COMMENTS AND REVIEWS ON A NEW ORCHID MYTH
'Whispers in the pastel galleries told of innuendoes', March 29, 2015
A New Orchid Myth (Kindle Edition)
In response to reading MY LITERARY PROFILE: A MEMOIR this reviewer made the following comment: For those who have fallen under the spell of Helene Pilibosian's edgy, probing, honest poetry this book will 1) come as no surprise, and 2) will come as a very big surprise - that a poet so fine as this lady can write history, particularly an autobiographical book, as cogent as MY LITERARY PROFILE: A MEMOIR. To try to cover the events related in this book would take a review far too long to hold the attention of the reader: a review should only inform the reader of the nature of a book. But in Helene Pilibosian's case we are talking about almost a lifetime of experiences that molded the poet she became ('almost', because she is still very much with us!), and skipping over lightly any portion of this conversation with the writer would seem negligent.
Though A NEW ORCHID MYTH takes a different approach to poetic themes, the above statement holds true. Best to let Helene proffer her view- `This is poetry, highly metaphorical modern poetry with an exceptional amount of subject matter that is based upon love, understanding and forgiveness. Poems about the states are based upon either travel to those states or reading about them. My love of flowers comes through adequately with orchids and sunflowers leading the reader. Sunflower seeds are delicious and nutritious, by the way, and play a large part in the story the book presents. My love for art is also expressed generously through many poems on the subject, these based upon study of them in college and in galleries and books. The lighthearted theme has a few grotesque moments, these also in a high metaphorical swing.'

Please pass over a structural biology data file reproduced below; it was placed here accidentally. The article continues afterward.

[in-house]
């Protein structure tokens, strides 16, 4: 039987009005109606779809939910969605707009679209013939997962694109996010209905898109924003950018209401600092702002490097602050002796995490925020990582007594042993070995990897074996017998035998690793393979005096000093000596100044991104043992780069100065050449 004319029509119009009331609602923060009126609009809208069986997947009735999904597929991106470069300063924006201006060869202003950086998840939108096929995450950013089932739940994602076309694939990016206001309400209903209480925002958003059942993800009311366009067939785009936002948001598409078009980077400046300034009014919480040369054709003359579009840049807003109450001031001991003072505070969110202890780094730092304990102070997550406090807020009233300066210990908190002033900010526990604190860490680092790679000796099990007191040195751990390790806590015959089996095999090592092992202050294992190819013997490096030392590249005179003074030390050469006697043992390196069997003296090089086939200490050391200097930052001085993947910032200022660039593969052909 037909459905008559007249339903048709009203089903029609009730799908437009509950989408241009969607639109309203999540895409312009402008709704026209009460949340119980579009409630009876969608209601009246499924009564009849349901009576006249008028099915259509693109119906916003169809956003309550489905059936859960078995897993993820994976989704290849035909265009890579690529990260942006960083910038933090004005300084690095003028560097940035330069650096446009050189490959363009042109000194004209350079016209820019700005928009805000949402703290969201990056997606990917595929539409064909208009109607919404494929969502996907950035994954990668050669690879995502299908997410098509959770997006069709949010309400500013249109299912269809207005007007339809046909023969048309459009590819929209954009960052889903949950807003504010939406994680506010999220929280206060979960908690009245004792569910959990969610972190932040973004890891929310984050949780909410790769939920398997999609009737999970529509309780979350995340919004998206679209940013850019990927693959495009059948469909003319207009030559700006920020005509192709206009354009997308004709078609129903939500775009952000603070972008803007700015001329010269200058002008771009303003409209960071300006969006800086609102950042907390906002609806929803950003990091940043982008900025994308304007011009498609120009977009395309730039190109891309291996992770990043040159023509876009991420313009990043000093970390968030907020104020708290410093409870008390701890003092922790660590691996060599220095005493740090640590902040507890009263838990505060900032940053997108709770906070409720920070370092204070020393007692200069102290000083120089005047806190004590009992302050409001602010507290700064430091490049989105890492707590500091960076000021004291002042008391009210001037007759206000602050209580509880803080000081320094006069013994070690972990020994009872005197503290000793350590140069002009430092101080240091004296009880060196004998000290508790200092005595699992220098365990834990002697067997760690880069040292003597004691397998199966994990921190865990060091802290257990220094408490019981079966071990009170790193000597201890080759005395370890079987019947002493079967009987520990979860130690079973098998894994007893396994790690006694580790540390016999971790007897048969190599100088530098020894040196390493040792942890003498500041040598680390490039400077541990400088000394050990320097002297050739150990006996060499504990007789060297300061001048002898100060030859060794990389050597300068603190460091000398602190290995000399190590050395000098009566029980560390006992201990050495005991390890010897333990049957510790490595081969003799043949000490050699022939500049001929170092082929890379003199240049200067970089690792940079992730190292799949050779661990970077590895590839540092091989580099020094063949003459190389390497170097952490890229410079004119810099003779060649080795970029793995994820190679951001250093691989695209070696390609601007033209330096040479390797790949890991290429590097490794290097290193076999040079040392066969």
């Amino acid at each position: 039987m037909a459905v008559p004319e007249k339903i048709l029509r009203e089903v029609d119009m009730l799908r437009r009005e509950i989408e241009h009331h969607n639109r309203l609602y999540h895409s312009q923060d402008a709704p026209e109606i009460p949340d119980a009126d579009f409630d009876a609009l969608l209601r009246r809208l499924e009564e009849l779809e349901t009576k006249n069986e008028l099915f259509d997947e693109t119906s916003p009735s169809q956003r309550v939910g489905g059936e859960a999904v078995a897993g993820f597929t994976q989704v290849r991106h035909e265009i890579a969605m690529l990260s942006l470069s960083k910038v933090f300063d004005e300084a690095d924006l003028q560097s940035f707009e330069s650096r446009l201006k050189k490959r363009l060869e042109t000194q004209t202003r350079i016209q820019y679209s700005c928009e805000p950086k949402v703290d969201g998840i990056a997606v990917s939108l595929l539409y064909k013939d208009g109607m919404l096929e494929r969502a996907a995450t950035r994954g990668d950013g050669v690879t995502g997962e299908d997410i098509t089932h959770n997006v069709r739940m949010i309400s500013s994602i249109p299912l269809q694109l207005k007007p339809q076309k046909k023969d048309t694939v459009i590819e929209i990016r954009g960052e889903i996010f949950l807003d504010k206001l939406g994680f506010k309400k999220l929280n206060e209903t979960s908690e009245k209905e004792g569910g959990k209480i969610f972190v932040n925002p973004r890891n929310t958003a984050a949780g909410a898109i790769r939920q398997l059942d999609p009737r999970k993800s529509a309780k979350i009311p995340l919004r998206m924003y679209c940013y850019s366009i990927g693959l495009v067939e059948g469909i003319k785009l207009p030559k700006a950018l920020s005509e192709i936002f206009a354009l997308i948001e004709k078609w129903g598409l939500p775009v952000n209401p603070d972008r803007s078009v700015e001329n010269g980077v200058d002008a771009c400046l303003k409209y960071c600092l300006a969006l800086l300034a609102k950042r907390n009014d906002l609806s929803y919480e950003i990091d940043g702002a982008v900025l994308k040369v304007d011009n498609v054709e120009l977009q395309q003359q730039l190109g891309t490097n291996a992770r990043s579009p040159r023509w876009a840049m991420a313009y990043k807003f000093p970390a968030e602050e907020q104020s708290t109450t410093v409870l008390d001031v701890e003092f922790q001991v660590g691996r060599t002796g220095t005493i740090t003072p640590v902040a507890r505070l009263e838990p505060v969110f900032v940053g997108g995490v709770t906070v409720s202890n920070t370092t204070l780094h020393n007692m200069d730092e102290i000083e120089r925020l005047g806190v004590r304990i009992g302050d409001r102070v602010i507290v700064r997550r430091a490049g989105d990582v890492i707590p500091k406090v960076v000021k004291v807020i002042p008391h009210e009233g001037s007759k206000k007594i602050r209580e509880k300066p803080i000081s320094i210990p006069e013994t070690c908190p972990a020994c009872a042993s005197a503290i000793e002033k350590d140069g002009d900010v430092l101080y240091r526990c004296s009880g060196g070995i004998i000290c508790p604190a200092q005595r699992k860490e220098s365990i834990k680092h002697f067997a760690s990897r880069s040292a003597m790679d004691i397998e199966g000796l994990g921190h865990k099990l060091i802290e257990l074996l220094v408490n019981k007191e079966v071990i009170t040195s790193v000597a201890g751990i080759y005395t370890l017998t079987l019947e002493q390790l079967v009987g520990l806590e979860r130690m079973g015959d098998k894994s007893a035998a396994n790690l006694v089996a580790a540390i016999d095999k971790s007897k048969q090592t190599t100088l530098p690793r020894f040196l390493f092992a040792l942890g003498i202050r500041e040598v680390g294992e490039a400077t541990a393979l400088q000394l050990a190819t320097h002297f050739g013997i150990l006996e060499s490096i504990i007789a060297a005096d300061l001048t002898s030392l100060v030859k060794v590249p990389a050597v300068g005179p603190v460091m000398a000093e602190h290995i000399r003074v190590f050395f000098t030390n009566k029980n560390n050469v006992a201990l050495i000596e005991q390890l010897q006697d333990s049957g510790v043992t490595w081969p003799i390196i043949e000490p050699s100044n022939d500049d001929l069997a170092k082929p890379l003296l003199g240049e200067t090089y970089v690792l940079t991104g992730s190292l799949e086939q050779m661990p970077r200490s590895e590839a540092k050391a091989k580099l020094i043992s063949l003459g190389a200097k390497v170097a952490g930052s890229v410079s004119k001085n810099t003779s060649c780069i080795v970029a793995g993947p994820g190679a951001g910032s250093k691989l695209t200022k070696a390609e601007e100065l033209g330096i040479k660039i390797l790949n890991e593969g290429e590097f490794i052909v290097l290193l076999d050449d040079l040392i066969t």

A sample follows:
CALIFORNIA'S ROUTINE--AMYTH'S VISIT
Never sad when I knew her,
she encouraged the orange of citrus
and pushed earthquakes aside.
She didn't hide from metaphors
the weather threw at her,
and she clapped with streetlamps
that loved light more than overcoats.
She had custody over Rt. 1
with adjectives of blue warmth,
wanting to paint scenes swaggering there
to show off their revival
or the revitalizing of sight.
Then there were special-effects
in San Francisco of ragtime,
in Santa Barbara of hip-hop,
in Glendale and Monterey of waltz.
She brought the full moon
out of hiding to San Diego
to revel in the sun's seasons
and listen to the pleasures of poetry.
Dances scattered like the dark's phrases,
declaring the yellow hoots of lights to be owls.